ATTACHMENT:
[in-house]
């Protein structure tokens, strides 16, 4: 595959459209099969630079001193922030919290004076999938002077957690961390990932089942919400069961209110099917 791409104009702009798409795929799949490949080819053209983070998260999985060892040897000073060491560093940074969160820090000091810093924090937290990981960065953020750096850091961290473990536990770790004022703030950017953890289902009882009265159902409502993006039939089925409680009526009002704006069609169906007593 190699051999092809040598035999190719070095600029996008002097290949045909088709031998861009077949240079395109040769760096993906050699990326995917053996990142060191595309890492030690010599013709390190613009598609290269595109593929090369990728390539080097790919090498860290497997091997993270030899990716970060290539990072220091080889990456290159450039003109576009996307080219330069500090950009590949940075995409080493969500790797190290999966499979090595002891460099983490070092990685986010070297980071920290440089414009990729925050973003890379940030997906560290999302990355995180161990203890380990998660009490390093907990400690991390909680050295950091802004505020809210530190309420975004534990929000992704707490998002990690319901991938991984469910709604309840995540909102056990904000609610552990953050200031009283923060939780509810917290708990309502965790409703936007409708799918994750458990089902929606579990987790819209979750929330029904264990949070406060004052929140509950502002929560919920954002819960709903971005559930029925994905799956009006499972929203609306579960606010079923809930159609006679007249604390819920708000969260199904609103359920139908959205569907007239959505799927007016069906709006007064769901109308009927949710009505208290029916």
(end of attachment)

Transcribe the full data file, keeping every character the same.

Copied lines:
[in-house]
């Protein structure tokens, strides 16, 4: 595959459209099969630079001193922030919290004076999938002077957690961390990932089942919400069961209110099917 791409104009702009798409795929799949490949080819053209983070998260999985060892040897000073060491560093940074969160820090000091810093924090937290990981960065953020750096850091961290473990536990770790004022703030950017953890289902009882009265159902409502993006039939089925409680009526009002704006069609169906007593 190699051999092809040598035999190719070095600029996008002097290949045909088709031998861009077949240079395109040769760096993906050699990326995917053996990142060191595309890492030690010599013709390190613009598609290269595109593929090369990728390539080097790919090498860290497997091997993270030899990716970060290539990072220091080889990456290159450039003109576009996307080219330069500090950009590949940075995409080493969500790797190290999966499979090595002891460099983490070092990685986010070297980071920290440089414009990729925050973003890379940030997906560290999302990355995180161990203890380990998660009490390093907990400690991390909680050295950091802004505020809210530190309420975004534990929000992704707490998002990690319901991938991984469910709604309840995540909102056990904000609610552990953050200031009283923060939780509810917290708990309502965790409703936007409708799918994750458990089902929606579990987790819209979750929330029904264990949070406060004052929140509950502002929560919920954002819960709903971005559930029925994905799956009006499972929203609306579960606010079923809930159609006679007249604390819920708000969260199904609103359920139908959205569907007239959505799927007016069906709006007064769901109308009927949710009505208290029916």